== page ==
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Paskelbta 19-03-2019

Research for CULT Committee – How to tackle early school leaving in the EU

15-03-2019

This study is a concise update on early school leaving in the EU. It reviews the main developments and causes of the problem since the Council Recommendation of 2011 on policies to reduce early school leaving, and identifies policy initiatives taken by the Member States to address it. The study explores the interplay between early school leaving and public investment and lastly outlines recommendations to address future challenges. The study takes into consideration European and national literature ...

This study is a concise update on early school leaving in the EU. It reviews the main developments and causes of the problem since the Council Recommendation of 2011 on policies to reduce early school leaving, and identifies policy initiatives taken by the Member States to address it. The study explores the interplay between early school leaving and public investment and lastly outlines recommendations to address future challenges. The study takes into consideration European and national literature focusing on six Member States.

Išorės autorius

Panteia: Amber VAN DER GRAAF, Paul VROONHOF, Georgios ROULLIS, Federica VELLI

Paskelbta 18-03-2019

Transnational clusters and the Danube macro-regional strategy

18-03-2019

As geographical concentrations of enterprises, which work together in the same field to develop a high level of expertise, services and skills, clusters are hotbeds of innovation and play an important role in the EU economy. Known as transnational clusters when they involve actors from two or more countries in the same geographical area, clusters tend to generate higher employment growth than firms located outside clusters, and are estimated to account for a significant proportion of jobs in the ...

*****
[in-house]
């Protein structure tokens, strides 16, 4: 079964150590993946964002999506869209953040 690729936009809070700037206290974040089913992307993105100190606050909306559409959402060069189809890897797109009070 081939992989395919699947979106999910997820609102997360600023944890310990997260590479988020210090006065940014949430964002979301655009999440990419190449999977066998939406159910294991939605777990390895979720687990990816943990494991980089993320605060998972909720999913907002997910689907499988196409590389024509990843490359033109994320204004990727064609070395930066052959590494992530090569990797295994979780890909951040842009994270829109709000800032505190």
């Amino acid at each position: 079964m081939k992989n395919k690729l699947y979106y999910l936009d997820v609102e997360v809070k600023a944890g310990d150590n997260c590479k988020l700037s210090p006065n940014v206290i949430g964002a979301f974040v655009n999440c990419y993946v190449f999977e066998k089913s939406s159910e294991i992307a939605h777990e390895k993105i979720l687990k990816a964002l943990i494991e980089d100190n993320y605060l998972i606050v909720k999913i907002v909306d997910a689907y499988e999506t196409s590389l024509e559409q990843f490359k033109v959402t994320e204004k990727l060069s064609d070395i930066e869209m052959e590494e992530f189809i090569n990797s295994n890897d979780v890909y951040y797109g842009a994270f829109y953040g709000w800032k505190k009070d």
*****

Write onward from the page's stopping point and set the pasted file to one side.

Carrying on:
As geographical concentrations of enterprises, which work together in the same field to develop a high level of expertise, services and skills, clusters are hotbeds of innovation and play an important role in the EU economy. Known as transnational clusters when they involve actors from two or more countries in the same geographical area, clusters tend to generate higher employment growth than firms located outside clusters, and are estimated to account for a significant proportion of jobs in the European Union. Linking countries from across a wide geographical region, the EU's macro-regional strategies provide a useful framework to support transnational clusters. Launched in December 2010, the EU strategy for the Danube region (EUDSR) covers 14 countries that differ both in terms of their development and their relationship with the EU, including nine EU Member States and five third countries. With one of the major challenges in the Danube region being the uneven levels of innovation performance between the highly developed western part of the region and the less-developed east, transnational clusters have the potential to help redress this balance and to increase regional competiveness. The development of clusters is firmly supported by the EUSDR's action plan, which outlines a number of actions to foster clusters across the Danube region. This has led to several cluster projects, with a particular emphasis on the bio-based and agri-food sectors, building on the expertise of local enterprises in this field. The European Commission and academic experts have welcomed the progress made in the development of clusters in the Danube region in recent years, yet challenges remain, with issues such as funding difficulties, the lack of visibility of macro-regional strategies and declining political commitment all causes for concern. Future discussions on the content of cohesion programmes post-2020 provide a golden opportunity to highlight the potential of macro-regional strategies for fostering regional development and how transnational clusters can contribute to this process. This briefing has been produced at the request of a member of the Committee of the Regions, in the framework of the Cooperation Agreement between the Parliament and the Committee.